Born in a village where there are no schools that teach past the seventh grade, Sarita Biswal had to struggle and persevere to get literate. She wants to be the Community Correspondent of her community so she can make videos on the lack of basic infrastructure which impedes all progress not just in roads and medical services but also in…
Successful implementation of government sanitation program brings joy to a rural community in Orissa
Sarita Biswal, the correspondent of this video, lives in a tribal village in Orissa state that lacked basic sanitation and drinking water facilities until now. So, the villagers were forced to drink water from the pond which is brackish and unclean. The poor quality of drinking water and lack of sanitation facilities frequently caused villagers to fall sick from illnesses that are usually preventable. Sarita herself developed stomach ailments from which she is yet to recover. As a young woman it was also inconvenient and embarrassing for her not to have a toilet at home. However, in the summer of 2010 the village council provided permanent toilets to every household in Sarita’s village, bringing much joy and relief to everyone including her. Watch Sarita’s profile video here
There are 300 families in Sarita’s village Kochila Nuagaon. 250 of them live below the poverty line, earning less than 7 USD a month. There is no way these families could have built a toilet on their own or buy potable water.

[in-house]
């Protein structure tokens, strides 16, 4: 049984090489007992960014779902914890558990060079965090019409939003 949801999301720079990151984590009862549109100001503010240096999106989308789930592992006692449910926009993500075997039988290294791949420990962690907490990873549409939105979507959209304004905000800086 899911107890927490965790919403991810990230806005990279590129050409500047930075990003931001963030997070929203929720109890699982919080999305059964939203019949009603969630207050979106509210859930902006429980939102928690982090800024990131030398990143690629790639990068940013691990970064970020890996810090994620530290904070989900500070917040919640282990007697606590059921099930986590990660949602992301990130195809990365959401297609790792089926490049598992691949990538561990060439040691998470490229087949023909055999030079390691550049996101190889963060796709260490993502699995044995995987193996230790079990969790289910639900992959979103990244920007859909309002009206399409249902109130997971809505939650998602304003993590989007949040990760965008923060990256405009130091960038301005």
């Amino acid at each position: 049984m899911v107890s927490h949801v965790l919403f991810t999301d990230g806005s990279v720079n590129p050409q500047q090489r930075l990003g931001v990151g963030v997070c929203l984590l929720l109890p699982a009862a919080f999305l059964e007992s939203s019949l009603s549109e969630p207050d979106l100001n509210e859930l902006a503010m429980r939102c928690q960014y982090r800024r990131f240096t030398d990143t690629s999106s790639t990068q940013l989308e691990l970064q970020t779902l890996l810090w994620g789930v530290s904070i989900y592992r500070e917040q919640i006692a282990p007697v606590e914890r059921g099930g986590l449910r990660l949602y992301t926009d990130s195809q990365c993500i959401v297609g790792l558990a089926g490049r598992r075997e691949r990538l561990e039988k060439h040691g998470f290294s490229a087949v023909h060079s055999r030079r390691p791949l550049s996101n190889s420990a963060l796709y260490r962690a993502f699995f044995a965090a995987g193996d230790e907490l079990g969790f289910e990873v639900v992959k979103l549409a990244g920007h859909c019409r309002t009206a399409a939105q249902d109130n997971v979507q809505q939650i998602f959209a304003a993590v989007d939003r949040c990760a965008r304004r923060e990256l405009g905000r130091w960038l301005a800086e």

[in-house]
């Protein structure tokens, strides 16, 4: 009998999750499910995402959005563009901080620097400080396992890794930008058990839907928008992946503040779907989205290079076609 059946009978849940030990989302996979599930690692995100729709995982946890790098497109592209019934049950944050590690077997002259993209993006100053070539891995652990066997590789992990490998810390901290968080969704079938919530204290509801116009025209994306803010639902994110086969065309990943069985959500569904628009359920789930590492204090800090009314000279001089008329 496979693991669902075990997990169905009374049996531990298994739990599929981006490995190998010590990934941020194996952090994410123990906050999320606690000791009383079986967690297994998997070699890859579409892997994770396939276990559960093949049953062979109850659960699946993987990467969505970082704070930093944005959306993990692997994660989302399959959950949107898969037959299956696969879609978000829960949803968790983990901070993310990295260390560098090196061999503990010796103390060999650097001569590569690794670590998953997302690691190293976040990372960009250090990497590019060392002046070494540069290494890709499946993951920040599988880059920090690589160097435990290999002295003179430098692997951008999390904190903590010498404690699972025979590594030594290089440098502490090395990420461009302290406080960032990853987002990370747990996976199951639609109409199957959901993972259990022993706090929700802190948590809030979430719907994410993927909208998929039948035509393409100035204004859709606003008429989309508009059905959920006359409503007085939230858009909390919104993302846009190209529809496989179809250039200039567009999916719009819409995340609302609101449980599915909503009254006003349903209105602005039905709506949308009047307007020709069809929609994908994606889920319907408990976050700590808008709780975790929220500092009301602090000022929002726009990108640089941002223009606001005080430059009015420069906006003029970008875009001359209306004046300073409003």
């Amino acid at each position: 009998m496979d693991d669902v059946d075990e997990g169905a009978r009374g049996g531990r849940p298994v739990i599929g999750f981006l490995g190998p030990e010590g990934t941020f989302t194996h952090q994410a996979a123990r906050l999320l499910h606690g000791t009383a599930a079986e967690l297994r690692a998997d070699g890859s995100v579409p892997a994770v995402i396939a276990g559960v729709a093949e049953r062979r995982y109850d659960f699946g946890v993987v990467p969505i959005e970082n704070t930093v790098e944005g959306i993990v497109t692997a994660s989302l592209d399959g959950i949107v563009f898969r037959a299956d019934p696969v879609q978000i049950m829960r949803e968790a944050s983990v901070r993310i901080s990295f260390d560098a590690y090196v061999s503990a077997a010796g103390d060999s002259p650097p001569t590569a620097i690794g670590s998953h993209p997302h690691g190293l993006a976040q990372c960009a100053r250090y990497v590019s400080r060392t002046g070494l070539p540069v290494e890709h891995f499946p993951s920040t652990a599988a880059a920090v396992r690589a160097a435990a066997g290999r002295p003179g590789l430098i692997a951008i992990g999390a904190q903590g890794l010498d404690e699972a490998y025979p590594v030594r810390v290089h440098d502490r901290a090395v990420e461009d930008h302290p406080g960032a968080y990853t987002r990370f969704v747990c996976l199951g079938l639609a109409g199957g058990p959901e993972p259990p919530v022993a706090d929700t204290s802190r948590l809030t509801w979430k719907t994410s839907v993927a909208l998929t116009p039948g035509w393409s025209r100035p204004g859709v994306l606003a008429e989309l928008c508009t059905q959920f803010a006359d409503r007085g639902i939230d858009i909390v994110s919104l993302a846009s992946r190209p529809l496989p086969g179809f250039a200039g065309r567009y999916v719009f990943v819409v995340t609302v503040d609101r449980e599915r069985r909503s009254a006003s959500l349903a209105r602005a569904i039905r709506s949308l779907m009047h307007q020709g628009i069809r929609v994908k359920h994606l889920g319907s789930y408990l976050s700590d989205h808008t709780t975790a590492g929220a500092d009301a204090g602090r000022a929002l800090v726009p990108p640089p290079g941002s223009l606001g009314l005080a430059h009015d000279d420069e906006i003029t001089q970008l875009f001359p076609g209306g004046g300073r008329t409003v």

The sanitation facilities to Sarita’s village have been possible because of the Total Sanitation Campaign, a special government program. Launched in 2000, this program has a broad goal to eradicate the practice of open defecation and give rural areas access to safe water. In Orissa, about 3 million people have so far benefited from the program.
However, according to a recent survey done by a local NGO called Bharat Integrated Social Welfare Agency, only 20% of the rural population in Orissa has had access to clean water and sanitation so far. This means, the government still has the huge challenge of providing 80% of its rural population with proper sanitation.
But, Sarita says, that there is a good way to make that happen. She has observed that government plans have a higher success rate when there are more women in the implementing body. In her own village, the village council has several women who bore the shame of relieving themselves in the bushes for years. So, when the government scheme on sanitation came, these women played an active role in making it a success. If the government agencies involve more women in grassroots development processes, not only that will boost rural development, but it will also empower women.
IndiaUnheard community correspondents are bringing out development success stories like this from communities across India. To watch all these videos, click here.
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